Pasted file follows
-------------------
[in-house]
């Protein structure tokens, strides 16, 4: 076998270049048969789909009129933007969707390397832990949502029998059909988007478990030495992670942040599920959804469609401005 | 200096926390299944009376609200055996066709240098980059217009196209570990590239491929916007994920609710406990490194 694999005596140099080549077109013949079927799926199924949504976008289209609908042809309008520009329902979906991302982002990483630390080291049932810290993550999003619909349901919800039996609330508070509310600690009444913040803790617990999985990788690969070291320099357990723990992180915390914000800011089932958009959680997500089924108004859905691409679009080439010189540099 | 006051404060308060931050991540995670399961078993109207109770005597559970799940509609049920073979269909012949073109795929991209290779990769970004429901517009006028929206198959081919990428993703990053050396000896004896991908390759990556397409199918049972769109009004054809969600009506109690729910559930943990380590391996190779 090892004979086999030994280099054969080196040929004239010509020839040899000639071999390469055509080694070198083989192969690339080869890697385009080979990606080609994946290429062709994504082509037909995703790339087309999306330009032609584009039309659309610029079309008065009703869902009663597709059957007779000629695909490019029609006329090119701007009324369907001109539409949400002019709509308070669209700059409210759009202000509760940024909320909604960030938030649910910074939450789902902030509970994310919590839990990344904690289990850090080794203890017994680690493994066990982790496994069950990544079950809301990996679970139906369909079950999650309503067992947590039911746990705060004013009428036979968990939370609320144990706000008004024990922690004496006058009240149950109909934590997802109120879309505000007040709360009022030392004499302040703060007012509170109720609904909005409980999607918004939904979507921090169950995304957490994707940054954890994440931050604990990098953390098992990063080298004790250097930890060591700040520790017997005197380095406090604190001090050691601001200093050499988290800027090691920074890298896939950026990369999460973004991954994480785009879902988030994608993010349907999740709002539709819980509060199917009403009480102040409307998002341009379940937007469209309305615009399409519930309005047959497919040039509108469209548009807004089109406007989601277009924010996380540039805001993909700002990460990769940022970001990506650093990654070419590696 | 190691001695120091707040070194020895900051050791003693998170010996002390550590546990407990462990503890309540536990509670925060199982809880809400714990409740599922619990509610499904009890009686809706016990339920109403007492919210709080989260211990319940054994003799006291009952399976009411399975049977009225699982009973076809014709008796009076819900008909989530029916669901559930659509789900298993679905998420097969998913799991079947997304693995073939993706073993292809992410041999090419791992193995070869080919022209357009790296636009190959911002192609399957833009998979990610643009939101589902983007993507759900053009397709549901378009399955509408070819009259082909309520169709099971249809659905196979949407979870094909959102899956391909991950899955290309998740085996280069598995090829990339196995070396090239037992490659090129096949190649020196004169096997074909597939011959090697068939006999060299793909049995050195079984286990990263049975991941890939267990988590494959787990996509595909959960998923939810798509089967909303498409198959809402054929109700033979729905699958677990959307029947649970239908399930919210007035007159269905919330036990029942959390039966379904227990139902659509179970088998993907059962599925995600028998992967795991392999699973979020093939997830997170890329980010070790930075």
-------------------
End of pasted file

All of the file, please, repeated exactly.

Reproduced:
[in-house]
């Protein structure tokens, strides 16, 4: 076998270049048969789909009129933007969707390397832990949502029998059909988007478990030495992670942040599920959804469609401005 | 200096926390299944009376609200055996066709240098980059217009196209570990590239491929916007994920609710406990490194 694999005596140099080549077109013949079927799926199924949504976008289209609908042809309008520009329902979906991302982002990483630390080291049932810290993550999003619909349901919800039996609330508070509310600690009444913040803790617990999985990788690969070291320099357990723990992180915390914000800011089932958009959680997500089924108004859905691409679009080439010189540099 | 006051404060308060931050991540995670399961078993109207109770005597559970799940509609049920073979269909012949073109795929991209290779990769970004429901517009006028929206198959081919990428993703990053050396000896004896991908390759990556397409199918049972769109009004054809969600009506109690729910559930943990380590391996190779 090892004979086999030994280099054969080196040929004239010509020839040899000639071999390469055509080694070198083989192969690339080869890697385009080979990606080609994946290429062709994504082509037909995703790339087309999306330009032609584009039309659309610029079309008065009703869902009663597709059957007779000629695909490019029609006329090119701007009324369907001109539409949400002019709509308070669209700059409210759009202000509760940024909320909604960030938030649910910074939450789902902030509970994310919590839990990344904690289990850090080794203890017994680690493994066990982790496994069950990544079950809301990996679970139906369909079950999650309503067992947590039911746990705060004013009428036979968990939370609320144990706000008004024990922690004496006058009240149950109909934590997802109120879309505000007040709360009022030392004499302040703060007012509170109720609904909005409980999607918004939904979507921090169950995304957490994707940054954890994440931050604990990098953390098992990063080298004790250097930890060591700040520790017997005197380095406090604190001090050691601001200093050499988290800027090691920074890298896939950026990369999460973004991954994480785009879902988030994608993010349907999740709002539709819980509060199917009403009480102040409307998002341009379940937007469209309305615009399409519930309005047959497919040039509108469209548009807004089109406007989601277009924010996380540039805001993909700002990460990769940022970001990506650093990654070419590696 | 190691001695120091707040070194020895900051050791003693998170010996002390550590546990407990462990503890309540536990509670925060199982809880809400714990409740599922619990509610499904009890009686809706016990339920109403007492919210709080989260211990319940054994003799006291009952399976009411399975049977009225699982009973076809014709008796009076819900008909989530029916669901559930659509789900298993679905998420097969998913799991079947997304693995073939993706073993292809992410041999090419791992193995070869080919022209357009790296636009190959911002192609399957833009998979990610643009939101589902983007993507759900053009397709549901378009399955509408070819009259082909309520169709099971249809659905196979949407979870094909959102899956391909991950899955290309998740085996280069598995090829990339196995070396090239037992490659090129096949190649020196004169096997074909597939011959090697068939006999060299793909049995050195079984286990990263049975991941890939267990988590494959787990996509595909959960998923939810798509089967909303498409198959809402054929109700033979729905699958677990959307029947649970239908399930919210007035007159269905919330036990029942959390039966379904227990139902659509179970088998993907059962599925995600028998992967795991392999699973979020093939997830997170890329980010070790930075």